a1 Harvard University
When we think of the globalization of culture, we tend to think of the consumption of cultural goods produced in the West and the effects of these goods on the values and practices of non-Western consumers. The literature on the globalization of culture also tends to focus on how Western markets for non-Western cultural goods affect patterns of cultural production in the non-Western world.1 Naturally, this focus on markets tends to draw our theoretical interest toward questions of capitalism. However, when we look at societies without a history of capitalism, new questions come to light. That men wear Western-style suits in both Uzbekistan and Italy, that orchestras use polyphony in both Kazakhstan and Austria, and that King Lear is popular in both Turkmenistan and England cannot be explained by the dynamics of capitalism.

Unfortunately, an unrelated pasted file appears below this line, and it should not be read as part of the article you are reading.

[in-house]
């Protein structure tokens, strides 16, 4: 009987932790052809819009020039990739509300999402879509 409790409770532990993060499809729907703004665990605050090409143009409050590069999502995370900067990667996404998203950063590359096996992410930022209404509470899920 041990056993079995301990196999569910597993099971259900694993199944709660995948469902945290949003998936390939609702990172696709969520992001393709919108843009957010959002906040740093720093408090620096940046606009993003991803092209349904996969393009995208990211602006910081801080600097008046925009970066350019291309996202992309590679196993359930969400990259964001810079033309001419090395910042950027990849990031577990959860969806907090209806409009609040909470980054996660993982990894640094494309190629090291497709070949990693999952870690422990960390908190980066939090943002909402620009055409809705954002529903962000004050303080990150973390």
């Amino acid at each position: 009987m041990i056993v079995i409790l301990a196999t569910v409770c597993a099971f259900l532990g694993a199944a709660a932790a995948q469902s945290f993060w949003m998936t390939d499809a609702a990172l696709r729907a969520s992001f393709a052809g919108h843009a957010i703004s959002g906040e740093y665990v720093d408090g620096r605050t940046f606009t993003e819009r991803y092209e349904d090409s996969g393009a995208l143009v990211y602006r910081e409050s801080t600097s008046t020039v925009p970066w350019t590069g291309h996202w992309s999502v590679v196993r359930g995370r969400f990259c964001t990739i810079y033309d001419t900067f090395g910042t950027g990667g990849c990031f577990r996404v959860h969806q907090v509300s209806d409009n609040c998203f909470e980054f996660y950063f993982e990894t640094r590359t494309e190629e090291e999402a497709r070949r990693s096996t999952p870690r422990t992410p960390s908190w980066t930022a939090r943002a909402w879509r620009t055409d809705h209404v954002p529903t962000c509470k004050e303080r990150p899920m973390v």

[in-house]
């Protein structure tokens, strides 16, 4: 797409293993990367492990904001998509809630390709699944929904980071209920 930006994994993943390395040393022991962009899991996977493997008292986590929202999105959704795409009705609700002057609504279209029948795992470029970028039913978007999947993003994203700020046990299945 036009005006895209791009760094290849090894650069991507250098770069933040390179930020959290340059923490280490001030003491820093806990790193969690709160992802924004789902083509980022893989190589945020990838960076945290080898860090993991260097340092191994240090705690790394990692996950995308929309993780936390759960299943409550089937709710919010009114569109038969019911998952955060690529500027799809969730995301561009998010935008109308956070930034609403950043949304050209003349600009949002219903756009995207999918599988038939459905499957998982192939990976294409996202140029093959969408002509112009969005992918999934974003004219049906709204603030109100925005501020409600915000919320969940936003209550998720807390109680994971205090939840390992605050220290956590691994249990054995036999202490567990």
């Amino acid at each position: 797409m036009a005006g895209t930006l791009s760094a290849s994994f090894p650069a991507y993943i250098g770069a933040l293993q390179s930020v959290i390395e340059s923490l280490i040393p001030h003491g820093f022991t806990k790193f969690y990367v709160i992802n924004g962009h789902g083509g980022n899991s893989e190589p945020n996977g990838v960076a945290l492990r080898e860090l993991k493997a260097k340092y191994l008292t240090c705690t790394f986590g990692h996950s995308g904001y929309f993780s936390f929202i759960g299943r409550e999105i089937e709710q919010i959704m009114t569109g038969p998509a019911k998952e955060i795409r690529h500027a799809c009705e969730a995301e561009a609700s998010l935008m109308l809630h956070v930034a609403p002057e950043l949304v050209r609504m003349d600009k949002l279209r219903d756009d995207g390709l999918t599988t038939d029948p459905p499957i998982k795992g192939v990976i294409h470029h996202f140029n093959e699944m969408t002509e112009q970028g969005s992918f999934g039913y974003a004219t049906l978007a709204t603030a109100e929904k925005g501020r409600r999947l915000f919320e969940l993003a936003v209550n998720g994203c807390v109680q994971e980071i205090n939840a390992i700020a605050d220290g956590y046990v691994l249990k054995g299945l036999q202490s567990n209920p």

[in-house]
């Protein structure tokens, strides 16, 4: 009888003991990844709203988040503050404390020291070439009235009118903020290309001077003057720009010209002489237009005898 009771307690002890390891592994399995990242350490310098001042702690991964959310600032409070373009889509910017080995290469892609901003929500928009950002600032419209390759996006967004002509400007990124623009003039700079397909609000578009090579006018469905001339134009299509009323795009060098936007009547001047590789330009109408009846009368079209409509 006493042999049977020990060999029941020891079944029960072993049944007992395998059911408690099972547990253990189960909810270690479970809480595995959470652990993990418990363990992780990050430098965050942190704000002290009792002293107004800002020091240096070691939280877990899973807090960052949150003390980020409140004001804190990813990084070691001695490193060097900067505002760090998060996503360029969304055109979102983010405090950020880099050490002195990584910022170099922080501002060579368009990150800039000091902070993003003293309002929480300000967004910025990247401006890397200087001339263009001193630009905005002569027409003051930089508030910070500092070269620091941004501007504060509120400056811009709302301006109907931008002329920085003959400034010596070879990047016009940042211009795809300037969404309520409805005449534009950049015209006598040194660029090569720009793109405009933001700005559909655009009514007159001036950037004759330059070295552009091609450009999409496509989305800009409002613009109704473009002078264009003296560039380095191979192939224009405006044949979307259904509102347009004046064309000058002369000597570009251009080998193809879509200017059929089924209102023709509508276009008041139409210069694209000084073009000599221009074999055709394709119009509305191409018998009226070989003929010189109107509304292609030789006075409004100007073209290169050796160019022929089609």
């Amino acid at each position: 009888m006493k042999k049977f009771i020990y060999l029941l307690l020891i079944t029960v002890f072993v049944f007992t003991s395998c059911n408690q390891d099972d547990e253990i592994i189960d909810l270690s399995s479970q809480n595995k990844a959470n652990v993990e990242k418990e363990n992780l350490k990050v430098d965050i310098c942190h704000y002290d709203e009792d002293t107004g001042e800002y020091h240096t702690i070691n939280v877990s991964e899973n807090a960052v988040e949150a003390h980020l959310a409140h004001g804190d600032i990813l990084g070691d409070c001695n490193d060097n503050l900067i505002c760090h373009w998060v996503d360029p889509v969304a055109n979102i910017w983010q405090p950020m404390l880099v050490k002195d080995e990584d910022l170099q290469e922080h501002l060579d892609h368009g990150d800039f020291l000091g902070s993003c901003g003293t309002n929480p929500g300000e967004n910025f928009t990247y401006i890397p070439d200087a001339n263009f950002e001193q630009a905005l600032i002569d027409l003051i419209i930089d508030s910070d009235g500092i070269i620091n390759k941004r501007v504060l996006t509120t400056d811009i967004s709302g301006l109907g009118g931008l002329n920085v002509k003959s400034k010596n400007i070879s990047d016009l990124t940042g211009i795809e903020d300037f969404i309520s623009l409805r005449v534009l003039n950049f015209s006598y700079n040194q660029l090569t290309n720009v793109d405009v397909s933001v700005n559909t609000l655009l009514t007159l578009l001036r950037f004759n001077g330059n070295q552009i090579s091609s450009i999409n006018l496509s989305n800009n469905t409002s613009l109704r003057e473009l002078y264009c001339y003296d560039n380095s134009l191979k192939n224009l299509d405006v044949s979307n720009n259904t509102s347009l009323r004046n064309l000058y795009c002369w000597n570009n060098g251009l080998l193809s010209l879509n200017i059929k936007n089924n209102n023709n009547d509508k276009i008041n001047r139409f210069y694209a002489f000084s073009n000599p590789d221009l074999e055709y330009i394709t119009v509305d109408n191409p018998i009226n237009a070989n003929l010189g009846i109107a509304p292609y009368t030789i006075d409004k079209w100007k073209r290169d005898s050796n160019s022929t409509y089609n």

Acknowledgments: Research for this paper was conducted with the assistance of grants given by the Berkeley Program in Soviet and Post-Soviet Studies, the American Academy for the Advancement of Science, and the International Research & Exchanges Board (IREX) with funds from the National Endowment for the Humanities, the U.S. Department of State (Title VIII), and the U.S. Information Agency. I would like to thank Rod Benson, Doug Blum, John Boli, Paul DiMaggio, Todd Horowitz, Michael Kennedy, and Charlie Kurzman for their helpful comments along the way, and I am grateful to Ann Swidler and several anonymous CSSH reviewers for their in-depth critiques. Thanks also to Gaye Tuchman for a push in the right direction.